A TECHNIQUE DRIVEN Blog dedicated to mastery of surface design techniques. First we dye, overdye, paint, stitch, resist, tie, fold, silk screen, stamp, thermofax, batik, bejewel, stretch, shrink, sprinkle, Smooch, fuse, slice, dice, AND then we set it on fire using a variety of heat tools.
Monday, February 29, 2016
Be A-Frayed, Be Very A-Frayed
I'm Helen Howes, and I'm your Guest Artist for March, on the entertaining and rather compulsive subject of Manipulating Fabrics.
Couple of things - I'm English, so my spelling may worry some of you.. think of it as Trans-Atlantic cultural fusion, or the Language of Shakespeare (he couldn't spell for toffee)
Anyway, I thought I would start with a relatively new technique - sometimes called Faux Chenille, but also Slashing...
If you haven't seen this before you will think it's rather magical.. if you have, bear with me, as I have a few twists of my own...
Part the first
You need lots of fabric - layers and layers.. it works best with slightly loose weaves (not batiks), hand-dyes, woven colours, solids.. You will find that some printed fabrics look weird, as the white backs take over the design. Plain muslin (USA) or calico (UK) is also fantastic for this
I started with a set of Oakshott cottons (disclaimer, I do a lot of pattern-designing for Oakshott, so I tend to have a lot of their fabrics at my disposal. Such a tragedy...) These are "shot", that is, woven with one colour in the warp and one in the weft.. they shimmer lightly.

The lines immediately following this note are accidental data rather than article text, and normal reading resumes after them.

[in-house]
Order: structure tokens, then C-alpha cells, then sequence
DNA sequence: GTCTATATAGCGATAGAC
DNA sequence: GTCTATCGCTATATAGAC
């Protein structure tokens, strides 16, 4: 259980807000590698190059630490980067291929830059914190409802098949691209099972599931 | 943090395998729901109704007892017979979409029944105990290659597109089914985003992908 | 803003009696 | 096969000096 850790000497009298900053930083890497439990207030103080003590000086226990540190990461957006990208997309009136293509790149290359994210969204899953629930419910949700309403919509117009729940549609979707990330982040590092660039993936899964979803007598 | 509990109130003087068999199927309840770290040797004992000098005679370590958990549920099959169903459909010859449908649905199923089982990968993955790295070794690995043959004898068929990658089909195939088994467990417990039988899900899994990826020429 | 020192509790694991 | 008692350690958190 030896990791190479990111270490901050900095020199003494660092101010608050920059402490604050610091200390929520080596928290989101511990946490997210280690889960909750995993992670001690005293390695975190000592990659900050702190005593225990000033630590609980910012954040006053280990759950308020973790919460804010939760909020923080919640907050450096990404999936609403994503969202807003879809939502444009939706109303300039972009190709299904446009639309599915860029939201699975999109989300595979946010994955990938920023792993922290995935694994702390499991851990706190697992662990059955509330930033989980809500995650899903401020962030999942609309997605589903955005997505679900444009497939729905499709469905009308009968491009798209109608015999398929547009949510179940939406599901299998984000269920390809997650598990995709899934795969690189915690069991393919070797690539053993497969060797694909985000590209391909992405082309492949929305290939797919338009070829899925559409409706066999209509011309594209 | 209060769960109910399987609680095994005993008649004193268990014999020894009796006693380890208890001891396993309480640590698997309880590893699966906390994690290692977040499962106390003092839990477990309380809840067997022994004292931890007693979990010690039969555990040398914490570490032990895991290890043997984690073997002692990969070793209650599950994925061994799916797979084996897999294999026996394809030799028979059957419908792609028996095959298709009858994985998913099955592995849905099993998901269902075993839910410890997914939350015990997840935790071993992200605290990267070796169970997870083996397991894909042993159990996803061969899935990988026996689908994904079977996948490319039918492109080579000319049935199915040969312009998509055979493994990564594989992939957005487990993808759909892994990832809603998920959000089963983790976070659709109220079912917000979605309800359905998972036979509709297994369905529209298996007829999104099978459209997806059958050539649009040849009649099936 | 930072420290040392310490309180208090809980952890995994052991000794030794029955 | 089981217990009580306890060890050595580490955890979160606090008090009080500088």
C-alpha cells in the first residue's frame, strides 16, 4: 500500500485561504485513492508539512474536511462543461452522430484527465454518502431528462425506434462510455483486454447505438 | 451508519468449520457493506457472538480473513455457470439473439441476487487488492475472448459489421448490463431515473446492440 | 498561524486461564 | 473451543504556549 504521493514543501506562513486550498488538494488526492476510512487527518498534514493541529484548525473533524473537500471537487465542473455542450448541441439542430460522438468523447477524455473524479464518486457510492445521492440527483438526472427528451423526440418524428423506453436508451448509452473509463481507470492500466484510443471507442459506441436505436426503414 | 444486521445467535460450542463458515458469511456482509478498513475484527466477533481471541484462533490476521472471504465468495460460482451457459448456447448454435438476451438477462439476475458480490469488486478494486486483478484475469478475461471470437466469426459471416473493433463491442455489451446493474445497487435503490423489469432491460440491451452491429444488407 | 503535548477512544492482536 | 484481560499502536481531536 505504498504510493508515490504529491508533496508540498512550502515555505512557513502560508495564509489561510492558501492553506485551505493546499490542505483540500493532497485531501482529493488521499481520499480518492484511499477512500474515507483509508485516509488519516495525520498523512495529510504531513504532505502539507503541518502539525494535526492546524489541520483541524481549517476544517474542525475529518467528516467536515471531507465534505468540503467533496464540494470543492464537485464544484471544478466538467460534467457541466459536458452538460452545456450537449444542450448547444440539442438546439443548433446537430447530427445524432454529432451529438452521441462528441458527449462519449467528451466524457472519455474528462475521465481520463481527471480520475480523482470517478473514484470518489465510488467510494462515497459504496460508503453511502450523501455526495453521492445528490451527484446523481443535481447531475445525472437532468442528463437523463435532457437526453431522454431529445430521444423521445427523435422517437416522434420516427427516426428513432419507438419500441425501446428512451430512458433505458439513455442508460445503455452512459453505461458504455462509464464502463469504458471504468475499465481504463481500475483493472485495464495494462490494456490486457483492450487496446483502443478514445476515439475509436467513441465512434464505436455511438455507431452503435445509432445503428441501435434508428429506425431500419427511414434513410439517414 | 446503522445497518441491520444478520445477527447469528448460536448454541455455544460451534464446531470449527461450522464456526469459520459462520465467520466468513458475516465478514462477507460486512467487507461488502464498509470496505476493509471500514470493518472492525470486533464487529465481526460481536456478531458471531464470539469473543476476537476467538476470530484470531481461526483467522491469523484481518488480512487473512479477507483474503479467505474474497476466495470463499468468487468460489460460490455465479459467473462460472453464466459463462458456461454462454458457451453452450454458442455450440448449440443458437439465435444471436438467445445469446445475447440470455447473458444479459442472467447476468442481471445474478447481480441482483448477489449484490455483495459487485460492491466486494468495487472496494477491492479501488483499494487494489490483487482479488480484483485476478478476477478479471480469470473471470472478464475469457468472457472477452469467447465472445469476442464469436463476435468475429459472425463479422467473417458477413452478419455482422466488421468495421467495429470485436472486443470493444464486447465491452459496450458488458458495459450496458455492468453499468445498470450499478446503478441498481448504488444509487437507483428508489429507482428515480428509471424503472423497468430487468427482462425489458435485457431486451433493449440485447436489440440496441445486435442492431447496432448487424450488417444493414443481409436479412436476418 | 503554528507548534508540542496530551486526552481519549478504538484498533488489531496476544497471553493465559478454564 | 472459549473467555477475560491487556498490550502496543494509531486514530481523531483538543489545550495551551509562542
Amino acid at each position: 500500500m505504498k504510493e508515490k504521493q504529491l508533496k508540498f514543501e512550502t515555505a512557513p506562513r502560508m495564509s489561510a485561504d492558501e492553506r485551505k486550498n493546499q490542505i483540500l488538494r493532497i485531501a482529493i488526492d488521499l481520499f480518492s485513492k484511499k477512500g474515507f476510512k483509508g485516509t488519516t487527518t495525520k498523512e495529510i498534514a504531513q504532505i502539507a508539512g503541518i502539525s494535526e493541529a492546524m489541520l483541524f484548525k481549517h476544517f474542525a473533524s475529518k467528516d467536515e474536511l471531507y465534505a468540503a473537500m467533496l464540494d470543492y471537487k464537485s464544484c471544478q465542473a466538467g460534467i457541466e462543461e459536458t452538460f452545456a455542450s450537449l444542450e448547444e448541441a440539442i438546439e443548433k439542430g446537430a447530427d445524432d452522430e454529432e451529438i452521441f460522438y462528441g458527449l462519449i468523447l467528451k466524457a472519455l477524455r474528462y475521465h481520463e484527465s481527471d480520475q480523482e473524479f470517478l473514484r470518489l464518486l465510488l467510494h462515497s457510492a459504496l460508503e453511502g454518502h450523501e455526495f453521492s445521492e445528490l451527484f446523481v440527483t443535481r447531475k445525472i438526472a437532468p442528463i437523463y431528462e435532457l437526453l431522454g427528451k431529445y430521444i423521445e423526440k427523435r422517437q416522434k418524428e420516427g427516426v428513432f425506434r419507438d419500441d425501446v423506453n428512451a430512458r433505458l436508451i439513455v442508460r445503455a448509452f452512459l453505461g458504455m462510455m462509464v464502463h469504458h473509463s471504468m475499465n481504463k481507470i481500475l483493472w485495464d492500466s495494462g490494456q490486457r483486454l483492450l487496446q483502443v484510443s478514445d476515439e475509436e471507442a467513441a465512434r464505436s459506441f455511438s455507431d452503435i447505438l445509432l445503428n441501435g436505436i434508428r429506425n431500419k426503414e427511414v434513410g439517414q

This was an odd pack that just came to hand, and has a close set of pinky-purply-orangey colours. I also chose a dark purple for the base colour. In any set you will see most of the bottom and top colours.
Cut the layers to a shape of your choice (a bit bigger than the end required, as it can distort), then (Hint number 1) cut the bottom layer at least 1/2 an inch bigger all round. If these had Right Sides, they would all face UP..
(Hint number 2, press the layers on top of each other - they will stick together quite well)
Pin in a few places if desired
You will note that I have 10 layers. Much of the online and printed advice about chenille assumes 5 or 6 layers at most. This always seems rather skimpy, and you need to sew your lines a lot closer together... I'm lazy and fussy, so I use more cloth...
Sew on the diagonal, starting with a line across the middle from corner to corner.. The diagonal bit is important. I always use a walking foot, but if you don't have one, pin the layers together and sew..
Sew parallel lines across the fabrics. I'm using the width of my walking foot as a guide here, about 1/2 an inch. If you have fewer layers, sew closer; more, further apart... DO NOT sew across the ends of the channels, please
All sewn. Now, those of you of an Observant Nature (hands up, if you aren't paying attention?) will notice that my extremely Low Boredom Threshold set in on the second half, and I sewed some different diagonals..
As long as you are working on that diagonal idea, you can play.. Note that the lines that go in and out of the middle are continuous.. You don't want odd thread ends or weak spots anywhere. Use good thread, cotton or poly, and a small stitch. Check your tension is good both sides
Now you need to cut between the lines of stitching. I did this sample with scissors, we'll look at the Technology next time. You will, at this point, understand why the bottom layer is bigger, as you don't want to cut that one. It makes it easy to get the scissors in the Right Place
Now, take your sample to the sink and Wash It.. I use a little dish-washing liquid and warm water, and rub gently.. Big pieces can be machine-washed, but I don't usually feel the need.. Rinse, and dry
The result is just sooooo tactile..